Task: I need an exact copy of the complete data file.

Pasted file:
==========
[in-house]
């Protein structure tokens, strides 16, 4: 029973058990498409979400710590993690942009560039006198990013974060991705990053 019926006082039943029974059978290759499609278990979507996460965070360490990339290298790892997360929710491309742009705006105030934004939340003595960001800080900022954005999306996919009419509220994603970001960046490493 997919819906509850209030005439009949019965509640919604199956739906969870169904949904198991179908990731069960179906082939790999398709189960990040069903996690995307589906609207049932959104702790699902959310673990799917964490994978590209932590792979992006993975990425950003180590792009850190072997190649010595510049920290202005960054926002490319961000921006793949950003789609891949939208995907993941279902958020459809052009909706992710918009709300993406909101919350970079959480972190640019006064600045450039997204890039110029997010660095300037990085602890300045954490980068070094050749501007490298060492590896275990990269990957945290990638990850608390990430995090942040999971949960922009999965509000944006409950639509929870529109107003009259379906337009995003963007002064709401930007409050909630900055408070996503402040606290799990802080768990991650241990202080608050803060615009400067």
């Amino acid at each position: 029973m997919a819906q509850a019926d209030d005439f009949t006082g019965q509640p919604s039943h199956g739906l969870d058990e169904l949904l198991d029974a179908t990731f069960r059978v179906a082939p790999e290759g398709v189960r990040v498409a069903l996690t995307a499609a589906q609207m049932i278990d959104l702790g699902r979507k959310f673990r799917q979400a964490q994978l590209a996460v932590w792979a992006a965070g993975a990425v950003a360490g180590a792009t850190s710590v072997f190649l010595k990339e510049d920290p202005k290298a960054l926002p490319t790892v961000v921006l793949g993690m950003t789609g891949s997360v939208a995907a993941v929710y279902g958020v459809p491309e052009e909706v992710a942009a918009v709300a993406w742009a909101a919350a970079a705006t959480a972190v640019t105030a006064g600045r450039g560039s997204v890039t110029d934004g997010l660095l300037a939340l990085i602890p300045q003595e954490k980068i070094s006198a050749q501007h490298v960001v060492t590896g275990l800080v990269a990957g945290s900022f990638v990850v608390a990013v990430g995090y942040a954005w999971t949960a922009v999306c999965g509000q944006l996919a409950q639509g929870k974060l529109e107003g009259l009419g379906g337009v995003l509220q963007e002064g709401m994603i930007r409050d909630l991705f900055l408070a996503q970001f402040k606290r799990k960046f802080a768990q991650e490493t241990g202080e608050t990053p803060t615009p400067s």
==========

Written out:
[in-house]
């Protein structure tokens, strides 16, 4: 029973058990498409979400710590993690942009560039006198990013974060991705990053 019926006082039943029974059978290759499609278990979507996460965070360490990339290298790892997360929710491309742009705006105030934004939340003595960001800080900022954005999306996919009419509220994603970001960046490493 997919819906509850209030005439009949019965509640919604199956739906969870169904949904198991179908990731069960179906082939790999398709189960990040069903996690995307589906609207049932959104702790699902959310673990799917964490994978590209932590792979992006993975990425950003180590792009850190072997190649010595510049920290202005960054926002490319961000921006793949950003789609891949939208995907993941279902958020459809052009909706992710918009709300993406909101919350970079959480972190640019006064600045450039997204890039110029997010660095300037990085602890300045954490980068070094050749501007490298060492590896275990990269990957945290990638990850608390990430995090942040999971949960922009999965509000944006409950639509929870529109107003009259379906337009995003963007002064709401930007409050909630900055408070996503402040606290799990802080768990991650241990202080608050803060615009400067």
């Amino acid at each position: 029973m997919a819906q509850a019926d209030d005439f009949t006082g019965q509640p919604s039943h199956g739906l969870d058990e169904l949904l198991d029974a179908t990731f069960r059978v179906a082939p790999e290759g398709v189960r990040v498409a069903l996690t995307a499609a589906q609207m049932i278990d959104l702790g699902r979507k959310f673990r799917q979400a964490q994978l590209a996460v932590w792979a992006a965070g993975a990425v950003a360490g180590a792009t850190s710590v072997f190649l010595k990339e510049d920290p202005k290298a960054l926002p490319t790892v961000v921006l793949g993690m950003t789609g891949s997360v939208a995907a993941v929710y279902g958020v459809p491309e052009e909706v992710a942009a918009v709300a993406w742009a909101a919350a970079a705006t959480a972190v640019t105030a006064g600045r450039g560039s997204v890039t110029d934004g997010l660095l300037a939340l990085i602890p300045q003595e954490k980068i070094s006198a050749q501007h490298v960001v060492t590896g275990l800080v990269a990957g945290s900022f990638v990850v608390a990013v990430g995090y942040a954005w999971t949960a922009v999306c999965g509000q944006l996919a409950q639509g929870k974060l529109e107003g009259l009419g379906g337009v995003l509220q963007e002064g709401m994603i930007r409050d909630l991705f900055l408070a996503q970001f402040k606290r799990k960046f802080a768990q991650e490493t241990g202080e608050t990053p803060t615009p400067s």